"Awesome Research Accomplished"First, I'd like to point out that this is not fiction. It's the true account of 15 years of research into trying to discover who actually was Jack The Ripper. I am so, so thrilled to be able to borrow on Amazon this new release by Patricia Cornwell. It depicts her deep research as she tells her own story. It may actually be she who narrates the audio, but I'm not sure. There are many pictures of records researched and through new technology there are some pictures "Awesome Research Accomplished"First, I'd like to point out that this is not fiction. It's the true account of 15 years of research into trying to discover who actually was Jack The Ripper. I am so, so thrilled to be able to borrow on Amazon this new release by Patricia Cornwell. It depicts her deep research as she tells her own story. It may actually be she who narrates the audio, but I'm not sure. There are many pictures of records researched and through new technology there are some pictures actually in motion to excite the reader. Thank you Patricia Cornwell, her editors, and Amazon for making this research history available to Kindle readers.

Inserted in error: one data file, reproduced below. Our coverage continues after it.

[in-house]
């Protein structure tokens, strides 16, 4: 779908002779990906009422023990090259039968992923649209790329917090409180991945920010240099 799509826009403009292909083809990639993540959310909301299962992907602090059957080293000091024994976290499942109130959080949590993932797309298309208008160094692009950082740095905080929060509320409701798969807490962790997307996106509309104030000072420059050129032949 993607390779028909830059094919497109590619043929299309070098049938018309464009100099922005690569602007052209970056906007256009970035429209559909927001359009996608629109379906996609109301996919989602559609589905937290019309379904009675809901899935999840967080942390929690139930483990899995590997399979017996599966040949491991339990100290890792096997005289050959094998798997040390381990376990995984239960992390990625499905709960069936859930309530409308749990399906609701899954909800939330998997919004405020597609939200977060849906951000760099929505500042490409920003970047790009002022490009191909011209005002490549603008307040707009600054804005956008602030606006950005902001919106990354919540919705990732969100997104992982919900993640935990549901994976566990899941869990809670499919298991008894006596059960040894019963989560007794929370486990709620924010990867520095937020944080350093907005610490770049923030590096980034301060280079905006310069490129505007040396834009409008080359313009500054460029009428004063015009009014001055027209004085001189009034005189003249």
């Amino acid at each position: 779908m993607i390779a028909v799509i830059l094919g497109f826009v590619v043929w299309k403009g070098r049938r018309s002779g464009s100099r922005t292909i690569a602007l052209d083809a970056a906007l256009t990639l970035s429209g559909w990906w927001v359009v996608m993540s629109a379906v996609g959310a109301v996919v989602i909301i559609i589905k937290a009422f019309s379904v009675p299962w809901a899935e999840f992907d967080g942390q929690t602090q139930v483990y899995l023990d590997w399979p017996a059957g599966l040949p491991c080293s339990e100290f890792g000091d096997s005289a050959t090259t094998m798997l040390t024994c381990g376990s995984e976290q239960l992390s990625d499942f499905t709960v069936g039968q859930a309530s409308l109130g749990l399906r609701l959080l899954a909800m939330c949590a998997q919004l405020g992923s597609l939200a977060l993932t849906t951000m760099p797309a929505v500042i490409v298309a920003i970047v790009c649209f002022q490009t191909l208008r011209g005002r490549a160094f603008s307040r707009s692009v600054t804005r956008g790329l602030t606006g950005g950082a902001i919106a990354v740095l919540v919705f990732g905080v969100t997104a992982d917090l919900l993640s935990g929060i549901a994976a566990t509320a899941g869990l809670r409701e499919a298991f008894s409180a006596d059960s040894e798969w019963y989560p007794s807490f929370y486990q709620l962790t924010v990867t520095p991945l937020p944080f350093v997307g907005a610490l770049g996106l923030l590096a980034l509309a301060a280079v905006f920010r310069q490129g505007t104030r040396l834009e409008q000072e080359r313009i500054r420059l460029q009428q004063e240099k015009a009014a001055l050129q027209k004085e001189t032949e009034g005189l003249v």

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  • Lily Dashiell
    March 4, 2017